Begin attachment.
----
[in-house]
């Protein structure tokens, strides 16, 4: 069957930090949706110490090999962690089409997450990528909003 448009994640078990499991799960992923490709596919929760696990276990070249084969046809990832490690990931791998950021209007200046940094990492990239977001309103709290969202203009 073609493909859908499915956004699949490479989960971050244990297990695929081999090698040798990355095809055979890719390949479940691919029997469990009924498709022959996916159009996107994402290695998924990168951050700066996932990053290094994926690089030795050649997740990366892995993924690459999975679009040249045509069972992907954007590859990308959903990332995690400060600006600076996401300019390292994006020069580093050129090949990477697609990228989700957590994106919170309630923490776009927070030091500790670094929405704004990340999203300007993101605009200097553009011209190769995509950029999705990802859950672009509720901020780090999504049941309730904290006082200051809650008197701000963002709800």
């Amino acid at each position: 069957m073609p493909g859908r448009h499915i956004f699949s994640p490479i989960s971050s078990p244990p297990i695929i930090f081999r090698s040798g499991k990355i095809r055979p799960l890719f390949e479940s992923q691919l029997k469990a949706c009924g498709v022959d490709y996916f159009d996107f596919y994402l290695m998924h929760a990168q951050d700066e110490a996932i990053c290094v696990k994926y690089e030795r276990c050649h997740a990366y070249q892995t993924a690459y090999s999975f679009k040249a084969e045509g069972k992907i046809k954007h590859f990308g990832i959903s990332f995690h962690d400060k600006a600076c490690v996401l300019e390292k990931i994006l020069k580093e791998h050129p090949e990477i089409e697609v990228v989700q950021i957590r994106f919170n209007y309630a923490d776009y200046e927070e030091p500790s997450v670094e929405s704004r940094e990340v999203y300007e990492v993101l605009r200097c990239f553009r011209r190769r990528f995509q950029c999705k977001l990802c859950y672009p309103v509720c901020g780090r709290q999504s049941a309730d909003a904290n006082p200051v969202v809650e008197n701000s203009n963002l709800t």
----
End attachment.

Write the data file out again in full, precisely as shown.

[in-house]
């Protein structure tokens, strides 16, 4: 069957930090949706110490090999962690089409997450990528909003 448009994640078990499991799960992923490709596919929760696990276990070249084969046809990832490690990931791998950021209007200046940094990492990239977001309103709290969202203009 073609493909859908499915956004699949490479989960971050244990297990695929081999090698040798990355095809055979890719390949479940691919029997469990009924498709022959996916159009996107994402290695998924990168951050700066996932990053290094994926690089030795050649997740990366892995993924690459999975679009040249045509069972992907954007590859990308959903990332995690400060600006600076996401300019390292994006020069580093050129090949990477697609990228989700957590994106919170309630923490776009927070030091500790670094929405704004990340999203300007993101605009200097553009011209190769995509950029999705990802859950672009509720901020780090999504049941309730904290006082200051809650008197701000963002709800």
């Amino acid at each position: 069957m073609p493909g859908r448009h499915i956004f699949s994640p490479i989960s971050s078990p244990p297990i695929i930090f081999r090698s040798g499991k990355i095809r055979p799960l890719f390949e479940s992923q691919l029997k469990a949706c009924g498709v022959d490709y996916f159009d996107f596919y994402l290695m998924h929760a990168q951050d700066e110490a996932i990053c290094v696990k994926y690089e030795r276990c050649h997740a990366y070249q892995t993924a690459y090999s999975f679009k040249a084969e045509g069972k992907i046809k954007h590859f990308g990832i959903s990332f995690h962690d400060k600006a600076c490690v996401l300019e390292k990931i994006l020069k580093e791998h050129p090949e990477i089409e697609v990228v989700q950021i957590r994106f919170n209007y309630a923490d776009y200046e927070e030091p500790s997450v670094e929405s704004r940094e990340v999203y300007e990492v993101l605009r200097c990239f553009r011209r190769r990528f995509q950029c999705k977001l990802c859950y672009p309103v509720c901020g780090r709290q999504s049941a309730d909003a904290n006082p200051v969202v809650e008197n701000s203009n963002l709800t």